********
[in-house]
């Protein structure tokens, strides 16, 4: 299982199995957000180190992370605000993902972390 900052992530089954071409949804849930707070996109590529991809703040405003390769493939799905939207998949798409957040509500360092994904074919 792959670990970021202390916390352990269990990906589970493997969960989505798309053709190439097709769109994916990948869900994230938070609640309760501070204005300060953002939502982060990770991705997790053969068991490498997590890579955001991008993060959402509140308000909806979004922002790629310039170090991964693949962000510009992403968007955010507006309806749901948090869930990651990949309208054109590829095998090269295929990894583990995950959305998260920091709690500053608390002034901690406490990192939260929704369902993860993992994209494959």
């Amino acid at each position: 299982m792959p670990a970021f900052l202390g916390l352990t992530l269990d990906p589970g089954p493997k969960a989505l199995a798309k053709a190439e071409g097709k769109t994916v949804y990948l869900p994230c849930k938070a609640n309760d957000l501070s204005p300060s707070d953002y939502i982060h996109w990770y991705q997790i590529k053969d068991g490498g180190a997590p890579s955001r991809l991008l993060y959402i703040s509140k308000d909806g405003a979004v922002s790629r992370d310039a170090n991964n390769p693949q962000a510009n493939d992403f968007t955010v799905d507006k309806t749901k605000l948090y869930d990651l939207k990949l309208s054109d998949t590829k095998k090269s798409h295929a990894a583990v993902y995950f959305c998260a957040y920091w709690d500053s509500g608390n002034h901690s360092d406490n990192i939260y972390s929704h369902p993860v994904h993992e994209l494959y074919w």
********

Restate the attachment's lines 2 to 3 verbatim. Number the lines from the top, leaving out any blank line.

């Protein structure tokens, strides 16, 4: 299982199995957000180190992370605000993902972390 900052992530089954071409949804849930707070996109590529991809703040405003390769493939799905939207998949798409957040509500360092994904074919 792959670990970021202390916390352990269990990906589970493997969960989505798309053709190439097709769109994916990948869900994230938070609640309760501070204005300060953002939502982060990770991705997790053969068991490498997590890579955001991008993060959402509140308000909806979004922002790629310039170090991964693949962000510009992403968007955010507006309806749901948090869930990651990949309208054109590829095998090269295929990894583990995950959305998260920091709690500053608390002034901690406490990192939260929704369902993860993992994209494959």
């Amino acid at each position: 299982m792959p670990a970021f900052l202390g916390l352990t992530l269990d990906p589970g089954p493997k969960a989505l199995a798309k053709a190439e071409g097709k769109t994916v949804y990948l869900p994230c849930k938070a609640n309760d957000l501070s204005p300060s707070d953002y939502i982060h996109w990770y991705q997790i590529k053969d068991g490498g180190a997590p890579s955001r991809l991008l993060y959402i703040s509140k308000d909806g405003a979004v922002s790629r992370d310039a170090n991964n390769p693949q962000a510009n493939d992403f968007t955010v799905d507006k309806t749901k605000l948090y869930d990651l939207k990949l309208s054109d998949t590829k095998k090269s798409h295929a990894a583990v993902y995950f959305c998260a957040y920091w709690d500053s509500g608390n002034h901690s360092d406490n990192i939260y972390s929704h369902p993860v994904h993992e994209l494959y074919w």